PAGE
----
Mesozoic granitoid rocks adjacent to the San Andreas fault in central California have retained their radiogenic Ar for the last 70 m.y. but have, generally, the highest 18O and H2O+ contents and the lowest D contents of all the granitoid rocks in California. The geographical coincidence of the D, 18O, and H2O+ patterns with the present trace of the San Andreas fault leave little doubt that some kind of groundwater circulation system has operated in the vicinity of the fault in central California. Similar isotopic patterns exist in rocks along the Garlock fault. These water‐rock interactions probably took place at temperatures <200°C, although depth, extent, and timing are not resolved. Stable isotope compositions of rocks from many localities of the earth have provided unambiguous proof that meteoric waters have descended to depths at least as great as 8 to 10 km when a heat source such as a cooling pluton was present. Massive circulation of groundwater is common in the upper crust of tectonically active areas and may affect the frictional stress state along major faults. The geochemical evidence for extensive deep circulation of groundwater and the relatively high permeabilities for most rocks of the upper crust recently compiled by Brace (1980) argues against nearly lithostatic fluid pressures as an ambient condition of the upper crust. Groundwater circulation along the San Andreas provides an efficient mechanism for diffusing the heat flow anomaly that arises in heat transport calculations that are based on thermal conduction alone.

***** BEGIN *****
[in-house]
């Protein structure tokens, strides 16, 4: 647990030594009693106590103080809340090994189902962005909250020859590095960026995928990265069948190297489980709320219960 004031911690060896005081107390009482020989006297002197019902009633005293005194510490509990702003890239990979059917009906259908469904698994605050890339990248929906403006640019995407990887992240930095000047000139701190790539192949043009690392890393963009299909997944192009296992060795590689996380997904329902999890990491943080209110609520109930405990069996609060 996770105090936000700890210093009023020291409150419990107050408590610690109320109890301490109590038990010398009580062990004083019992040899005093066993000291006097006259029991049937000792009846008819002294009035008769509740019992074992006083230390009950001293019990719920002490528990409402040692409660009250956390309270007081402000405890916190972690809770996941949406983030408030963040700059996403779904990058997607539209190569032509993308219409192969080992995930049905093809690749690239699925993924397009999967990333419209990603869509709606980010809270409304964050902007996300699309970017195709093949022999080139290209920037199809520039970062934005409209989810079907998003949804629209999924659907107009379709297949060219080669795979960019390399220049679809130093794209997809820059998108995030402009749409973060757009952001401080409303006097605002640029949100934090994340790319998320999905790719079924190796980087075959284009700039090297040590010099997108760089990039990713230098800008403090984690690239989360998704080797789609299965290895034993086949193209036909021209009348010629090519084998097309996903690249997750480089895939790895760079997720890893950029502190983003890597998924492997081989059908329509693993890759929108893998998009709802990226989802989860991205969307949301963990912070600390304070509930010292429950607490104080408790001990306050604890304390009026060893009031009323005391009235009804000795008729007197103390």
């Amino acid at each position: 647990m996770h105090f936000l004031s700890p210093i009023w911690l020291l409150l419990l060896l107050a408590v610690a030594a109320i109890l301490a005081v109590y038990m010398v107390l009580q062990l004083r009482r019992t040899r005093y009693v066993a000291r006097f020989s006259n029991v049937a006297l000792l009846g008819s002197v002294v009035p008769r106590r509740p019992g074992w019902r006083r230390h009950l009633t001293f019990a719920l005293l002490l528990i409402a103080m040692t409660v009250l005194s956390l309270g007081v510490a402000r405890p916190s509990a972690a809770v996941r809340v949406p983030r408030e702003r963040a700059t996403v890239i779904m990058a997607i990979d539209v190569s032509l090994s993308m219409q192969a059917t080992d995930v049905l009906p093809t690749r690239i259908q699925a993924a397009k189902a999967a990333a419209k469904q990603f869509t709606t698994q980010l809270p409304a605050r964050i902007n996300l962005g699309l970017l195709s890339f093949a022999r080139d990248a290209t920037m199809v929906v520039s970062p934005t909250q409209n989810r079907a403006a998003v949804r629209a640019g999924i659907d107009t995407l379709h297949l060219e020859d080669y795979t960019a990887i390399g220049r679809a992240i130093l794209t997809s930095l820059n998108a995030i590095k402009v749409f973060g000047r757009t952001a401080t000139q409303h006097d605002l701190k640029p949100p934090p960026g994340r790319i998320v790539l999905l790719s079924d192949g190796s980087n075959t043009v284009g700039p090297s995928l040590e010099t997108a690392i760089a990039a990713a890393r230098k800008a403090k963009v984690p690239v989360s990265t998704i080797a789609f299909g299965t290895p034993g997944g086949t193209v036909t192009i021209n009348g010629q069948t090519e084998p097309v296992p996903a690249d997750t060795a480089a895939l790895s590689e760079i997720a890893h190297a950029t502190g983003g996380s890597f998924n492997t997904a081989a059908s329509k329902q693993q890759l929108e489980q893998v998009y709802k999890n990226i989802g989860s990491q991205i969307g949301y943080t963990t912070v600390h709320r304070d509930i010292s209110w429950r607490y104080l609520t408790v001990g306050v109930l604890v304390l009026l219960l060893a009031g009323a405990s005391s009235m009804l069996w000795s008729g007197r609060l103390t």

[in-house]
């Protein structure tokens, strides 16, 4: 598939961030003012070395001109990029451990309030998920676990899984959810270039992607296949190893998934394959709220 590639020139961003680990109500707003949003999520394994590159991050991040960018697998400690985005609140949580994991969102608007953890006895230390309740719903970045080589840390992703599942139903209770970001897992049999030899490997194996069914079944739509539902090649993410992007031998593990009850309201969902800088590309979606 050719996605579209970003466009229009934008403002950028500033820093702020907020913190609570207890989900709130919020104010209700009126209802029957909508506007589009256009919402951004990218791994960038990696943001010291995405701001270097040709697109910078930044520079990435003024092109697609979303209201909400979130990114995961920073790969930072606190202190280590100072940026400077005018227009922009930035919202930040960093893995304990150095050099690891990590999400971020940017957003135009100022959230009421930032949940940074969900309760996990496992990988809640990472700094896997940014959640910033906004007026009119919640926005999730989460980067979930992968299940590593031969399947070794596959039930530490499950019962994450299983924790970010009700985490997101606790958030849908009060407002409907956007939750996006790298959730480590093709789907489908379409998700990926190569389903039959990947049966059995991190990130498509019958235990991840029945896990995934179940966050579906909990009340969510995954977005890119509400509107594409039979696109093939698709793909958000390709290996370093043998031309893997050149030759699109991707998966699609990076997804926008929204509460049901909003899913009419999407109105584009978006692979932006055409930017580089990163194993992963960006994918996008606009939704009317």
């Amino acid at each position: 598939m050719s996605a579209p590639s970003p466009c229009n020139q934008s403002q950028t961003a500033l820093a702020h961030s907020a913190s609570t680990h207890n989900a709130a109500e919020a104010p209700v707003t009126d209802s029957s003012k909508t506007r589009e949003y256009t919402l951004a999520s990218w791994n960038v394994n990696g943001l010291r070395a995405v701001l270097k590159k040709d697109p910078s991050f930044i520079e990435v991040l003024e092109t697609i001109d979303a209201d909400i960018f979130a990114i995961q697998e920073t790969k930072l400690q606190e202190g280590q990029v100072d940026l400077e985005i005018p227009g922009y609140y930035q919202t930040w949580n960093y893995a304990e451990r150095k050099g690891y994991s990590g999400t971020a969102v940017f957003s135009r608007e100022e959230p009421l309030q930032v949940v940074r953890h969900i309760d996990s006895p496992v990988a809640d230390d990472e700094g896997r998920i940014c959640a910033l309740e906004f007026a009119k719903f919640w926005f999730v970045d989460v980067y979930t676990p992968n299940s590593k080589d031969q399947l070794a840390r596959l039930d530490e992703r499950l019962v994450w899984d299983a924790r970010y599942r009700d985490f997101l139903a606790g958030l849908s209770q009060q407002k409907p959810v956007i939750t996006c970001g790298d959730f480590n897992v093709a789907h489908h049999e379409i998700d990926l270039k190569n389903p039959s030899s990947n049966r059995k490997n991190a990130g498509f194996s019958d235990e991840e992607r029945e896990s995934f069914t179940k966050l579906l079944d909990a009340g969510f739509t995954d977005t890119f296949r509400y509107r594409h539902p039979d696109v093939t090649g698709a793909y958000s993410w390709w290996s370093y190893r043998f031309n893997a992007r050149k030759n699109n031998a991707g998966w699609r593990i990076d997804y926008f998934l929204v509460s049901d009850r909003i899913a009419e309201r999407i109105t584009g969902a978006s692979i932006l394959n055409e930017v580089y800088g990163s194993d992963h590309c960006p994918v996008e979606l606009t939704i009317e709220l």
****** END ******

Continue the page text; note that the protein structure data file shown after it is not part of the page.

Additional publication details
|Publication Subtype||Journal Article|
|Title||Geochemical evidence for water‐rock interaction along the San Andreas and Garlock Faults of California|
|Series title||Journal of Geophysical Research|
|Publisher||American Geophysical Union|
|Contributing office(s)||California Water Science Center|
|Other Geospatial||San Andreas Fault, Garlock Fault|